On the withdrawal of the artillery, this command moved along the embankment toward and through the town, the last organized body of troops, I believe, to leave the field, and, falling in with numbers of the First Division, First Army Corps, and some of the Eleventh Corps, passed through the streets under a destructive fire, and between 5 and 6 p.m. reached and was halted on Cemetery Hill. A line was formed near a low wall facing the town, and the arrival and position of what remained of the brigade were reported to the division and corps commanders.
        With the exception of some skirmishing between the advanced posts and occasional artillery firing, the morning of Thursday, July 2, on this part of the field passed in comparative quiet.
        In the afternoon, a severe engagement occurred on our left, and simultaneously a cannonade opened between our batteries on Cemetery Hill and those of the enemy. Later in the day this brigade, with the First, moved at a double-quick and under a sharp fire about half a mile to the left and front, to re-enforce that portion of the line. The One hundred and forty-ninth and One hundred and fiftieth Regiments, under Captains Glenn and Jones, were here advanced some 600 yards, until they encountered the enemy's pickets, and in the morning rejoined the brigade, bringing with them two pieces of artillery and caissons recovered from the field.
        On the morning of Friday, July 3, during intervals between the artillery firing, this command threw up a slight breastwork of rails and stones in front of its position, which was in the second line, and held it during the terrific cannonade in the afternoon and the decisive and final infantry charge of General Longstreet, which have rendered this day historical.
        The conduct of both officers and men during this protracted contest, with few exceptions, merits the highest commendation. The lines were formed, changes of front made, under heavy fire, with steadiness and precision; and the final withdrawal from the field, on the first day, under the pressure of overwhelming numbers upon flank and rear, was effected without panic or confusion.
        Where all behaved so well, it seems unjust to particularize, yet I cannot withhold my acknowledgment of the coolness and ability of Maj. John D. Musser, commanding the One hundred and forty-third; of Captain Glenn, commanding the One hundred and forty-ninth after Lieutenant-Colonel Dwight and Acting Maj. John Irvin, in the fearless discharge of their duties, had been wounded, and of Capt. G. W. Jones, both upon the skirmish line and in command of the One hundred and fiftieth after the field officers of that regiment had been disabled. Lieuts. William M. Dalgliesh and B. Walters, acting aides, rendered efficient services during the first and also the second and third days' engagement. The horse of the former was shot under him; that of the latter while temporarily dismounted.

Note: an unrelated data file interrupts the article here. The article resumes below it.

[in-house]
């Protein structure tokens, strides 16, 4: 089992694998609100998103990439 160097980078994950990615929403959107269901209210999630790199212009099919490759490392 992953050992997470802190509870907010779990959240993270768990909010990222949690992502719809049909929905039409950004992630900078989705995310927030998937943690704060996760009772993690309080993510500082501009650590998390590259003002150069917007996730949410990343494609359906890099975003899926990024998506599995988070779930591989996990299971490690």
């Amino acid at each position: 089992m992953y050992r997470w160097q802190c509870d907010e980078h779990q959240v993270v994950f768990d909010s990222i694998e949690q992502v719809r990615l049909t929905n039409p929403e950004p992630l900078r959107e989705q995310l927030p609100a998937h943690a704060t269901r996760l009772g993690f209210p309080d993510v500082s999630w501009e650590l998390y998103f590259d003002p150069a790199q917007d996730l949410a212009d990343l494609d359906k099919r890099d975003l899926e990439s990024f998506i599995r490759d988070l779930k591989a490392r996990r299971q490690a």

Brigade Surgeon Reamer, One hundred and forty-third Pennsylvania Volunteers; Surgeon Quinan, of the One hundred and fiftieth; Assistant Surgeons Fulton, of the One hundred and forty-third, and Hunter, of the One hundred and forty-ninth Regiments, detailed for hospital duty at the beginning of the action of July 1, were taken prisoners in the town, but continued their care of the wounded until it was reoccupied by our troops. Assistant Surgeon Scott, of the One hundred and forty-third Regiment, remained with the regiment and was faithful in his attention to the wounded of July. 2 and 3.
        This command marched from Gettysburg on the morning of July 6, following up with other troops the retreat of General Lee.
        On the afternoon of the 10th, coming up with his rear at or near Funkstown, Md., preparations were made for an attack. My brigade being in the front line, skirmishers were thrown out, and a brisk fire opened. Night came on, and the enemy withdrew. Our troops advanced to the Potomac, crossed into Virginia, and by easy marches came on to this place. The following is a statement of the casualties sustained by this brigade:
        The One hundred and forty-third Pennsylvania Volunteers went into action July 1 with 465 men.

Officers and Men  Killed  Wounded  Prisoners  Missing  Total
Commissioned officers  1  10  ---  ---  11
Enlisted men  20  130  65  26  241
Total  21  140  65  26  252

The One hundred and forty-ninth went into action with 450 men.
 
Officers and men Killed Wounded Prisoners and missing  Total
Commissioned officers  1 12  4  17
Enlisted men  33  159  127  319
Total  34  171  131  336

The One hundred and fiftieth Pennsylvania Volunteers went into action with 400 men.

Officers and men  Killed  Wounded  Prisoners and missing  Total
Commissioned officers  1  10  4  15
Enlisted men  28  141  80  249
Total  29  151  84  264

The brigade went into action July 1 with 1,315 men.

Officers and men  Killed  Wounded  Prisoners and missing  Total
Commissioned officers  3  32  8  43
Enlisted men  81  430  298  809
Total  84  462  306  852

By far the larger portion of this loss was sustained July 1.

Very respectfully submitted.
EDMUND L. DANA,

Colonel, Comdg. Second Brig., Third Div., First Army Corps.